Pici is essentially pasta made without egg. Given that it uses gluten-rich strong bread flour rather than 00-grade durum wheat flour, pici probably pre-dates egg pasta.
Pici appears to originate from Siena in Tuscany. The ingredients can vary, with things like spinach and tomato working their way in to flavour and colour the product, just like pasta.
The production of pici is as rustic as it gets. We just cut the flattened dough into strips, and then roll by hand to the thickness of a pencil with flour to dust. Cooking is done as for fresh pasta, but a little longer (5–6 mins in a rolling boil).
- 350g strong white bread flour
- 180ml water
- Pinch of salt
- 1 tbsp olive oil
Make the dough exactly as you do for pasta. Measure the dry ingredients into a bowl. Tip the bowl out onto your surface and use the bottom of the bowl to create a well in the flour.
Pour the water and oil into the well and use a dough cutter to gradually chop and work in the liquids to the flour.
Once the mixture is gaining nothing from the cutter, use your hands to knead the pici to the point where a poked finger results in the dough springing back in less than 10 seconds.
Flatten the dough into a 2cm thick rectangle, wrap in clingfilm and chill for 30 mins.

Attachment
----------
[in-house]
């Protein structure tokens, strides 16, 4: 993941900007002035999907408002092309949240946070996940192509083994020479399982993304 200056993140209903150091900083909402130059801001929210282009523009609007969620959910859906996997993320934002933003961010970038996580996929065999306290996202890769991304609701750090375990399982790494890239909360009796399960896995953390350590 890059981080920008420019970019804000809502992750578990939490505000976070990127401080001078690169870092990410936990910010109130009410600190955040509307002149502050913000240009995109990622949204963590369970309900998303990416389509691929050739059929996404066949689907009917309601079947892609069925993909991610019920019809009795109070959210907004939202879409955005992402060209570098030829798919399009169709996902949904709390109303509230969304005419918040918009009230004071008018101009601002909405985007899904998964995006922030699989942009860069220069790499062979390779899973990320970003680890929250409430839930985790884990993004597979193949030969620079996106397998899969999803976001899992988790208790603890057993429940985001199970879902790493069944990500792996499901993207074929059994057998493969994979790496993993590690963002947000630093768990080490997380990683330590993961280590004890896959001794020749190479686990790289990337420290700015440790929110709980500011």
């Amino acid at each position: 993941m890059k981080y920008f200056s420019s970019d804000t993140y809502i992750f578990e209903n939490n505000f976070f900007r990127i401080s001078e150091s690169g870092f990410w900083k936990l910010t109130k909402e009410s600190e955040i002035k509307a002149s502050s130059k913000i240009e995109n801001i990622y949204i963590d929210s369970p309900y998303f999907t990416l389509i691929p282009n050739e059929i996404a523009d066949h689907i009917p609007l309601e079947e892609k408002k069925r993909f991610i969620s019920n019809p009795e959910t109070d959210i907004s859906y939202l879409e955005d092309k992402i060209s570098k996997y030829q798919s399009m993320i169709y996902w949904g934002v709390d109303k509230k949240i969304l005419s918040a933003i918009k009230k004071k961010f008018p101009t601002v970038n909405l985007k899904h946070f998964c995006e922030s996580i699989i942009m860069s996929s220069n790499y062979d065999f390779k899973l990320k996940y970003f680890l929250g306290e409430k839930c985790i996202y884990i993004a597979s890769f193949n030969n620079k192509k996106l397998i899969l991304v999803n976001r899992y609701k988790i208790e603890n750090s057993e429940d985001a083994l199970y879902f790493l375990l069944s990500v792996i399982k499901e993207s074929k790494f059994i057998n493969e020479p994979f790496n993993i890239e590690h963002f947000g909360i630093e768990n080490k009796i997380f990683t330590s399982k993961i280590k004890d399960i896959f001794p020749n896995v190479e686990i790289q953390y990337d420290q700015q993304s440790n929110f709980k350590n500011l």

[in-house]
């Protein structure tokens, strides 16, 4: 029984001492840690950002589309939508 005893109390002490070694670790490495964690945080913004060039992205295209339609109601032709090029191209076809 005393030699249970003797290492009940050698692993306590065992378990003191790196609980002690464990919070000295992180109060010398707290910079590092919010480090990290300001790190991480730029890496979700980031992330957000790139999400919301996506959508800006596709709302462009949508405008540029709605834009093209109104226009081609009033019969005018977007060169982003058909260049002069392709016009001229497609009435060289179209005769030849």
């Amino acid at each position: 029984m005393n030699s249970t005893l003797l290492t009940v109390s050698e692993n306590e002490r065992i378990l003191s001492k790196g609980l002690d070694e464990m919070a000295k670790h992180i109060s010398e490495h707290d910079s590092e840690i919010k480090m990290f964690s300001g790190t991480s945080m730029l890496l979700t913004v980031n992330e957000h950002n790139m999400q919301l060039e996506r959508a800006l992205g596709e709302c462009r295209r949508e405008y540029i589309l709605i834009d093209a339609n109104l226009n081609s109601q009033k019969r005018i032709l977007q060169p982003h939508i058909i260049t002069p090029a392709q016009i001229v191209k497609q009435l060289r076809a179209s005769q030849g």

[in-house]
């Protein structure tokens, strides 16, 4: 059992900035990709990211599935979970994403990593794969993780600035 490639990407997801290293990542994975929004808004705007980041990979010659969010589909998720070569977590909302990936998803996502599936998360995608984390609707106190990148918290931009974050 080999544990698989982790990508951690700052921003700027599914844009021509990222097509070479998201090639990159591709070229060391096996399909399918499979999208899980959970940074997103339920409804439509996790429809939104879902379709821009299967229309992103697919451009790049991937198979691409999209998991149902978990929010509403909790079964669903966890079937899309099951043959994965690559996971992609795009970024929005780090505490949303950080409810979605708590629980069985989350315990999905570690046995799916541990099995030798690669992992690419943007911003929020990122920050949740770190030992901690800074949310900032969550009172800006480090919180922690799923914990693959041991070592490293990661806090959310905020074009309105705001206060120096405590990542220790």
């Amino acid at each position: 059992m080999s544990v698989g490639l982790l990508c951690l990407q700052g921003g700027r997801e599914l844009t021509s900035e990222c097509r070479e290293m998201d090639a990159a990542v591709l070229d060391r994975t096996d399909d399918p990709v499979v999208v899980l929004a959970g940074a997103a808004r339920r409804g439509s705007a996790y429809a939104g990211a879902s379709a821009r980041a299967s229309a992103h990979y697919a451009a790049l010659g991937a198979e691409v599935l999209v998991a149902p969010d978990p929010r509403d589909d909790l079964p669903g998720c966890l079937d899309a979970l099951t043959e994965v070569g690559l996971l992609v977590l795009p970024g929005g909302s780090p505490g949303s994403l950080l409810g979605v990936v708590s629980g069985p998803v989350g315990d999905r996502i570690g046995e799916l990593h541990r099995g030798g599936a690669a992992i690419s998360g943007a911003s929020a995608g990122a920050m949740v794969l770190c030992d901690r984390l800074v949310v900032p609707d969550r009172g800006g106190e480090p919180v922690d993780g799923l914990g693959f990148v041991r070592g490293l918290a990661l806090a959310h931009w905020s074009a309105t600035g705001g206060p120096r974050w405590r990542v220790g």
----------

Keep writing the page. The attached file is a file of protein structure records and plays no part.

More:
Make the pici, cut the dough into 15g strips (weigh one and use it as a guide). On a floured wooden surface (marble is too smooth for this), roll out the strips into pencil-thick noodles. Keep the unrolled strips under a damp tea towel on a floured tray while you work. Place the formed pici lengthways in ranks onto a floured tray and give them a light dusting to stop them from sticking to each other. Cook immediately, or chill, floured and covered with cling wrap, until needed.
Although these pici have a pinch of salt in them, they still must must be cooked in water that has been salted to the point of 'mild' seawater, just like a proper pasta. Drop them in the boiling water and cook for 5–6 minutes.
It is perfectly possible to mix and knead pici dough using a stand mixer and a dough hook with some hand kneading to finish it off.